The Seventh Victim

THE SEVENTH VICTIM

If At First You Don’t Succeed

It’s been seven years since the Seattle Strangler terrorized the city. His victims were all young, pretty, their lifeless bodies found wrapped in a home-sewn white dress. But there was one who miraculously escaped death, just before the Strangler disappeared. . .

Kill

Lara Church has only hazy memories of her long-ago attack. What she does have is a home in Austin, a job, and a chance at a normal life at last. Then Texas Ranger James Beck arrives on her doorstep with shattering news: The Strangler is back. And this time, he’s in Austin. . .

And Kill Again. . .

He’s always craved her, even as he killed the others. For so long he’s been waiting to unleash the beast within. And this time, he’ll prove he holds her life in his hands—right before he ends it forever. . .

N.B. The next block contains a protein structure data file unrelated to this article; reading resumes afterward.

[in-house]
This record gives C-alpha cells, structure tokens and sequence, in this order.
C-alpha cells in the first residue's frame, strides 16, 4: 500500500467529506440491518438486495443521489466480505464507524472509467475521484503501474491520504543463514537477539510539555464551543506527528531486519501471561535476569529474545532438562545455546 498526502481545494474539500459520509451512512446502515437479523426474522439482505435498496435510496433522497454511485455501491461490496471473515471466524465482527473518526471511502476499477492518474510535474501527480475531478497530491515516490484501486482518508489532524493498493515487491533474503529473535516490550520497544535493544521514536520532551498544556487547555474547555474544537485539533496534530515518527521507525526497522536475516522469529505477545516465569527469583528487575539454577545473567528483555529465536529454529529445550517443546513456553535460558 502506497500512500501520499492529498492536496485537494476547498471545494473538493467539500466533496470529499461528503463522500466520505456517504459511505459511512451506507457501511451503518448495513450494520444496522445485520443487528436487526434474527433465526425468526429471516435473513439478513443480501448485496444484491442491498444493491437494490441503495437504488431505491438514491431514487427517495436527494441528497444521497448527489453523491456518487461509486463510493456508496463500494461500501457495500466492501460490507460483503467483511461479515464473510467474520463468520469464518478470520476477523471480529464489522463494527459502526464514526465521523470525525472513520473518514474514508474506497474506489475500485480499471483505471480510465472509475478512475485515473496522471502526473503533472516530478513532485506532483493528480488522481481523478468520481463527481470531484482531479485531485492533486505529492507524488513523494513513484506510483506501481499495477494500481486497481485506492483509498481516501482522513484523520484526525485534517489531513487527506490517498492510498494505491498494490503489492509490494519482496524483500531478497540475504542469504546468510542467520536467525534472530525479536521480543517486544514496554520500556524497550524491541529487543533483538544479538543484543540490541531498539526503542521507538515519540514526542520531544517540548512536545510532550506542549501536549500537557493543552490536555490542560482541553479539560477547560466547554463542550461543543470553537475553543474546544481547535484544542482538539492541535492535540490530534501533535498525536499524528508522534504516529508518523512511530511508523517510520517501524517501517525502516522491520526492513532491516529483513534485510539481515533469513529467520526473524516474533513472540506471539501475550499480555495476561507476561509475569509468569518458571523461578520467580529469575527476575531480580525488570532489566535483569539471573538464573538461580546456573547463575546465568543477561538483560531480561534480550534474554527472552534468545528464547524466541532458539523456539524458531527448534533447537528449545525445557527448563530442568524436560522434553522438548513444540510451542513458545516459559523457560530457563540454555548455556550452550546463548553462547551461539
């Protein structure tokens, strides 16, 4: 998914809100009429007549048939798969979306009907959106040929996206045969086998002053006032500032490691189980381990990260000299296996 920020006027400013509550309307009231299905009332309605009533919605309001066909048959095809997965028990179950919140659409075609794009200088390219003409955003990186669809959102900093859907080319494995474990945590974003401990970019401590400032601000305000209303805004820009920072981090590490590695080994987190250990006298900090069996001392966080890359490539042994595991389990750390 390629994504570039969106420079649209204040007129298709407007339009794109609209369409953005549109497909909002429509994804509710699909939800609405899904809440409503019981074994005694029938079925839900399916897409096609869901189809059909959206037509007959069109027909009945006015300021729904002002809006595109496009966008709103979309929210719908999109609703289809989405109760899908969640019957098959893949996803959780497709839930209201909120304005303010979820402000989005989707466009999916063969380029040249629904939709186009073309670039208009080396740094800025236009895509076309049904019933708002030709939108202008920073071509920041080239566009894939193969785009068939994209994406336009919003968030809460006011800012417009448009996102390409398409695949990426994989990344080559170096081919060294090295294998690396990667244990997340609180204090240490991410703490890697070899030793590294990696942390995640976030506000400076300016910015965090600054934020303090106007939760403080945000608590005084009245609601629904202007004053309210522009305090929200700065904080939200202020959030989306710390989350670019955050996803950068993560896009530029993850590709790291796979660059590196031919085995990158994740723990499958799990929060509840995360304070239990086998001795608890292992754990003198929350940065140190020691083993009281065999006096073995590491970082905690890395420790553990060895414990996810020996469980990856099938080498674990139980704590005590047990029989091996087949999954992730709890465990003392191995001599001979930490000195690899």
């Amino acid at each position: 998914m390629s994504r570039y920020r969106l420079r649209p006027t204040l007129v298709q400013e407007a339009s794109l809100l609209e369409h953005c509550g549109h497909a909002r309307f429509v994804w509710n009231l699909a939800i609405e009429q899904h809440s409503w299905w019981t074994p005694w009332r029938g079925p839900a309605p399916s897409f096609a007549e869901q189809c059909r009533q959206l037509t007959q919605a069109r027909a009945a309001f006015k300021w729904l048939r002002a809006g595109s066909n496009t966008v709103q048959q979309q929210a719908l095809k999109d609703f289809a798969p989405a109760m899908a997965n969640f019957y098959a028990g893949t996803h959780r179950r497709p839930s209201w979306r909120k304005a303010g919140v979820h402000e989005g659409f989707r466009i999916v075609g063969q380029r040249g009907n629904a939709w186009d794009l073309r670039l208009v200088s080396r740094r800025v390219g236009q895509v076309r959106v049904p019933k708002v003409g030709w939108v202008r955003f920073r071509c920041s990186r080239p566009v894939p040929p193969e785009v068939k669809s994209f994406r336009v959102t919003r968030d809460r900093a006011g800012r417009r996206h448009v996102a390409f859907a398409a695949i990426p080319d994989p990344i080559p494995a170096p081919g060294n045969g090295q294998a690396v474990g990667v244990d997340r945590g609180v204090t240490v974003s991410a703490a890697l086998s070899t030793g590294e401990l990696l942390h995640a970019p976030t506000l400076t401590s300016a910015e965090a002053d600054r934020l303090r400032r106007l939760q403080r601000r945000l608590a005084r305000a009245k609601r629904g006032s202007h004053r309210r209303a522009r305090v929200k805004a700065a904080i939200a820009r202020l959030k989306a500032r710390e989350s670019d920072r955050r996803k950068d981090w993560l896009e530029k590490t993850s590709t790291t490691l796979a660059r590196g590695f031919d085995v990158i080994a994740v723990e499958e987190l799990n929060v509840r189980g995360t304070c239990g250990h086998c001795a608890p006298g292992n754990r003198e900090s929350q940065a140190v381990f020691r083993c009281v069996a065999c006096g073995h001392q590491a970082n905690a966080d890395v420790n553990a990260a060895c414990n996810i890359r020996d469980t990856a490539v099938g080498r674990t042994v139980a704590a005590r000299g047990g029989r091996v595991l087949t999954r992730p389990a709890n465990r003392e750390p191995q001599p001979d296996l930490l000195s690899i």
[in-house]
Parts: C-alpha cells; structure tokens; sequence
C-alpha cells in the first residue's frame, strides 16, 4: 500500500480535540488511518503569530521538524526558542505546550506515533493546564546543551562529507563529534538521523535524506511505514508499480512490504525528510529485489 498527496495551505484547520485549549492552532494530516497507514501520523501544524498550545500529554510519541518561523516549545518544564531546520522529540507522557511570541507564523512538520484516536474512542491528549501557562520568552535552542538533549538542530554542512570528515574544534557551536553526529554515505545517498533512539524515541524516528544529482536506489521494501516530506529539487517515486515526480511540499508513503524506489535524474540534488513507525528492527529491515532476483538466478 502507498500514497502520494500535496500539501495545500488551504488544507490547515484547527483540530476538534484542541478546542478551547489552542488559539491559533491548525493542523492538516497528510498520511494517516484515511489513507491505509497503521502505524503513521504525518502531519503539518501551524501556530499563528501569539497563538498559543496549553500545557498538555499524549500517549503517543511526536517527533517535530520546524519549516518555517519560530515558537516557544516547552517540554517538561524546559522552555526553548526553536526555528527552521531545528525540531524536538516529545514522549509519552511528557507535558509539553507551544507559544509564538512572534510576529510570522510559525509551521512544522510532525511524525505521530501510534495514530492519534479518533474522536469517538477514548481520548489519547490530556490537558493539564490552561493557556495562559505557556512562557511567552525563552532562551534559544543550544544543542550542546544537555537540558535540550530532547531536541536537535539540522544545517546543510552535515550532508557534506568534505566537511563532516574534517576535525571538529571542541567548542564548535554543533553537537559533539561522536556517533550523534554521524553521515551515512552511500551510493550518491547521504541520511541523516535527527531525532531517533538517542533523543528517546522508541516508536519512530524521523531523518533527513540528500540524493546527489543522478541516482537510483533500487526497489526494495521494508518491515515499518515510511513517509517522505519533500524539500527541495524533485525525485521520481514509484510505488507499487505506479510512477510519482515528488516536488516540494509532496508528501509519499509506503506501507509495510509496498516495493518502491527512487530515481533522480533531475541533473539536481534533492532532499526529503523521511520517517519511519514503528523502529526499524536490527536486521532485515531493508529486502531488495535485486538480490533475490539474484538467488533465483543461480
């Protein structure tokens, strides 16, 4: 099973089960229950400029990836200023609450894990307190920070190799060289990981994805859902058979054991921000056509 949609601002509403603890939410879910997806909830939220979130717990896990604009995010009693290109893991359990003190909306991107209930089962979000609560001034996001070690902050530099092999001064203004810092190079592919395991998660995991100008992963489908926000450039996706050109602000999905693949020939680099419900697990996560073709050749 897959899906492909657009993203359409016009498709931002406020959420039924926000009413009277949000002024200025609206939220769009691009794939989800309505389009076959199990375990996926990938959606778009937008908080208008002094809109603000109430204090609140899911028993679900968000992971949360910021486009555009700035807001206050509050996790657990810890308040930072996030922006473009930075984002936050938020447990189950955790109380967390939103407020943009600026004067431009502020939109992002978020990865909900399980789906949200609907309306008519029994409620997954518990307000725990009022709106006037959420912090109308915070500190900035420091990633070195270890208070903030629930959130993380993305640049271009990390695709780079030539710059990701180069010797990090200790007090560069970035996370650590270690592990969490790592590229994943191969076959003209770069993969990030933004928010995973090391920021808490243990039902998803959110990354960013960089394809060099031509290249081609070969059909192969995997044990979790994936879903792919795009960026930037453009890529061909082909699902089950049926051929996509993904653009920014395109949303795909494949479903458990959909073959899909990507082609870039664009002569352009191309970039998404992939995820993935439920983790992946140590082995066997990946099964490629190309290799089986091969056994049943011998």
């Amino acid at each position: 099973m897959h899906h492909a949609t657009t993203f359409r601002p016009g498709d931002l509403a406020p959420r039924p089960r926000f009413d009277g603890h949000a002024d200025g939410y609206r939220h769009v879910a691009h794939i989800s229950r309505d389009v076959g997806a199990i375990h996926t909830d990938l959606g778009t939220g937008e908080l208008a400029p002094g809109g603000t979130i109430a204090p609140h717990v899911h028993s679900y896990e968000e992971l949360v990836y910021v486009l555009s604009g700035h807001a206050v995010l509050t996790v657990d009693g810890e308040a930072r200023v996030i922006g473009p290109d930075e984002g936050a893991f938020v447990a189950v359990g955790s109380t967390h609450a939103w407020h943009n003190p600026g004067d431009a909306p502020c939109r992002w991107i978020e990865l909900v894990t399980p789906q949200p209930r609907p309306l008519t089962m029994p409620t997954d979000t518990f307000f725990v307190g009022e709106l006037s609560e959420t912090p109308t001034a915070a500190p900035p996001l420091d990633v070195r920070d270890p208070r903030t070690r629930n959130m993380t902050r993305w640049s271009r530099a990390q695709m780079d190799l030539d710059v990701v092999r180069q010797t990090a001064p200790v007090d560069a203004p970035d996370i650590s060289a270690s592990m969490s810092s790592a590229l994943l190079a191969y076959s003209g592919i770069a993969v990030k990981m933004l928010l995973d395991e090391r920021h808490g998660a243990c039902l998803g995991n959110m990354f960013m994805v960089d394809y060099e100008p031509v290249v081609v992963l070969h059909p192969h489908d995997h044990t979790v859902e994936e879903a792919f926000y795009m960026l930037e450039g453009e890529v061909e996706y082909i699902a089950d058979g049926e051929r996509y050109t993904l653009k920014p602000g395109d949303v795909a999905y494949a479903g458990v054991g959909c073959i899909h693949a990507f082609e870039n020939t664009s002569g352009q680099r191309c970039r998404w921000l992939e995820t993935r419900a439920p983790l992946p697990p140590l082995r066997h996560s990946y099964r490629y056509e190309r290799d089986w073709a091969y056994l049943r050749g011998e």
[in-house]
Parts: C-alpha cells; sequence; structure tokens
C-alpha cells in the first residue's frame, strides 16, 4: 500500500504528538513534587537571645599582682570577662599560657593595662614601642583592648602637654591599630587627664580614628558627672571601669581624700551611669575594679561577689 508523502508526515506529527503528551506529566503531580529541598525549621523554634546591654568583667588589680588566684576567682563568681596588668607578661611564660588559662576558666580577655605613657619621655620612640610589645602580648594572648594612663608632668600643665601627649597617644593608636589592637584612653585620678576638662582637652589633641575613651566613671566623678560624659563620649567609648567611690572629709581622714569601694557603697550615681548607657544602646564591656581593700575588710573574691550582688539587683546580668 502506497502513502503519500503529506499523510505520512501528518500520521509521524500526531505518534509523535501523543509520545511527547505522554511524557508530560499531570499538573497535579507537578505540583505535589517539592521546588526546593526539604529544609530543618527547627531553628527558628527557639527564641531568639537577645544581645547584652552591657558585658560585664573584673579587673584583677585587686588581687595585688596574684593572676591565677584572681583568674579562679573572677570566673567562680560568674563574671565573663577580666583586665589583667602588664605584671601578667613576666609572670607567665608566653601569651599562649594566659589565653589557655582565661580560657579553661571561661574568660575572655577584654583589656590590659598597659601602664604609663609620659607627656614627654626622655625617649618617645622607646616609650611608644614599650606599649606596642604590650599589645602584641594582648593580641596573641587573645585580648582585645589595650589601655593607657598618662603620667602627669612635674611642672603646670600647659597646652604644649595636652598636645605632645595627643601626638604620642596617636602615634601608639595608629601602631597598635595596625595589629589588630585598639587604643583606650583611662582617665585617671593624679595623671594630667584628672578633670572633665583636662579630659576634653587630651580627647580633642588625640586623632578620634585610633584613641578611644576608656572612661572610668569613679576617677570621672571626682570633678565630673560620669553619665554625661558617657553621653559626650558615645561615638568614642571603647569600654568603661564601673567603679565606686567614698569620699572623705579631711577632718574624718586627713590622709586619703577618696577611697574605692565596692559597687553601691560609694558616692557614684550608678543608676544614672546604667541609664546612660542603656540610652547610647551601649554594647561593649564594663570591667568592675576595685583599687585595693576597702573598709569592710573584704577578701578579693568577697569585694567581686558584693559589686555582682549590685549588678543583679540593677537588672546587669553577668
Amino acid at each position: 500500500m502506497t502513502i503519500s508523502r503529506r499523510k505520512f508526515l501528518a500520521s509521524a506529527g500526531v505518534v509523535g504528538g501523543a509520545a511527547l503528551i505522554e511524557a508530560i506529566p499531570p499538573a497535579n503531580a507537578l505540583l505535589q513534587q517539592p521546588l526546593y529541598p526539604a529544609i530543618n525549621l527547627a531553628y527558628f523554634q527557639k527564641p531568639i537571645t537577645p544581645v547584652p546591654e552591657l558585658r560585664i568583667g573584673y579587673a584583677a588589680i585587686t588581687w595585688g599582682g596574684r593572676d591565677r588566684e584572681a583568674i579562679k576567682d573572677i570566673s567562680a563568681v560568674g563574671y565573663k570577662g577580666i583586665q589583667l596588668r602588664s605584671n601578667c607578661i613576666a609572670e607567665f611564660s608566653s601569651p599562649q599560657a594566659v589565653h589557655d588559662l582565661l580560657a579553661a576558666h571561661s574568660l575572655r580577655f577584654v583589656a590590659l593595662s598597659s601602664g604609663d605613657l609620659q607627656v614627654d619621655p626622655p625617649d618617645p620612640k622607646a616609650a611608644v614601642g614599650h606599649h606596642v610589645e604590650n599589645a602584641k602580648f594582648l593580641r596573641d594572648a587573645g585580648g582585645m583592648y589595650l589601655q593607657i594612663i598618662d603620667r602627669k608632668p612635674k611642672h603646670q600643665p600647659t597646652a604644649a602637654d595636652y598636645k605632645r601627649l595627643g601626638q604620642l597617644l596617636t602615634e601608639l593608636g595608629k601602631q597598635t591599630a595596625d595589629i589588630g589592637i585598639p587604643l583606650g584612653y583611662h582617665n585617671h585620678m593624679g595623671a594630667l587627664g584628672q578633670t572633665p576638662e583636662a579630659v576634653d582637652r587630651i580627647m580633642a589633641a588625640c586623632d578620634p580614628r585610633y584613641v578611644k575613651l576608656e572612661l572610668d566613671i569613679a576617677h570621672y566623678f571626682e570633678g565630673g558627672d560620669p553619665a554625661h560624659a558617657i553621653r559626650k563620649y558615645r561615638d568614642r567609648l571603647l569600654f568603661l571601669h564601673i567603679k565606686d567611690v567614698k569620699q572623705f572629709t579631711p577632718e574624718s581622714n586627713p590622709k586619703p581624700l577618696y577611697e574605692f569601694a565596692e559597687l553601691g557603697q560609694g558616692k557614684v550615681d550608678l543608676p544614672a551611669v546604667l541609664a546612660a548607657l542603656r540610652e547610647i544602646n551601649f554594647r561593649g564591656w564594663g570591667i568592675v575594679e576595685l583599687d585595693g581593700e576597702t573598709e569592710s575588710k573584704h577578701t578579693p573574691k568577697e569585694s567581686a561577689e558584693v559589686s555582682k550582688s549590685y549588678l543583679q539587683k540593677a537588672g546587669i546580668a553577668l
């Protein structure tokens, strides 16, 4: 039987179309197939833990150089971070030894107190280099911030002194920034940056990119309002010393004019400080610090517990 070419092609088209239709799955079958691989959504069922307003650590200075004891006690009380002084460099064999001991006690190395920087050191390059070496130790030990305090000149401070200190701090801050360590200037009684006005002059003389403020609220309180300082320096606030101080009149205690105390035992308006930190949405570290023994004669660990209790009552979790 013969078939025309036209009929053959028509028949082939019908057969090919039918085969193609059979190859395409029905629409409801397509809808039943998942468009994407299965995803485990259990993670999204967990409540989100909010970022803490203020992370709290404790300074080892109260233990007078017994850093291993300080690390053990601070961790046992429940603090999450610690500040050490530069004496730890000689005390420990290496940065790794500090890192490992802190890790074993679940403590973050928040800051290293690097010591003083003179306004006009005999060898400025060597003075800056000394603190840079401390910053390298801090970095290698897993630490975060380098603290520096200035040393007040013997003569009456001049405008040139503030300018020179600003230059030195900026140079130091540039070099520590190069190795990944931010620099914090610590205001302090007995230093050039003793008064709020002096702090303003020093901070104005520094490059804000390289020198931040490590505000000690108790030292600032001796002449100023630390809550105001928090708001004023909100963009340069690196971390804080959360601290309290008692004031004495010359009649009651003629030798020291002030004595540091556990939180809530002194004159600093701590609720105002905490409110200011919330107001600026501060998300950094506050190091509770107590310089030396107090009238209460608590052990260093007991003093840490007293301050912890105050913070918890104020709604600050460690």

Book Excerpt

THE SEVENTH VICTIM Excerpt

Texas Ranger James Beck’s black truck kicked up dust and heat wafted on the horizon as he wound his way up the back road toward Lara Church’s home. Without Raines, it would have been a bitch to find Lara Church, who resided in a house still under her grandmother’s name. Raines got points for the tip.

Raines.

Raines shared a single-minded dedication with Beck. Firsthand experience had taught Beck that the trait was as valuable as it was volatile.

Beck slowed at the entrance of the driveway and noted the name on the mailbox. Bower. The Bower name tickled his memory, and for a moment he paused, staring at the scratched lettering on the rusted box.

The more he mined for the memory the more elusive it became so he tabled the search and drove down the winding gravel driveway. He shut off the engine, got out of the car, and surveyed the house.

Made of stone, the one-story house had to have been a hundred years old. Rustic with a bit weather-beaten charm, the house had a low, wide front porch furnished with a couple of bright blue rockers and a scattering of painted planters filled with flowers. Lara Church didn’t know much about Texas summers if she thought keeping those flowers alive was going to be an easy task. Last summer’s heat had cracked foundations and dried out wells. One missed day of watering, and the heat would burn up those pretty little flowers.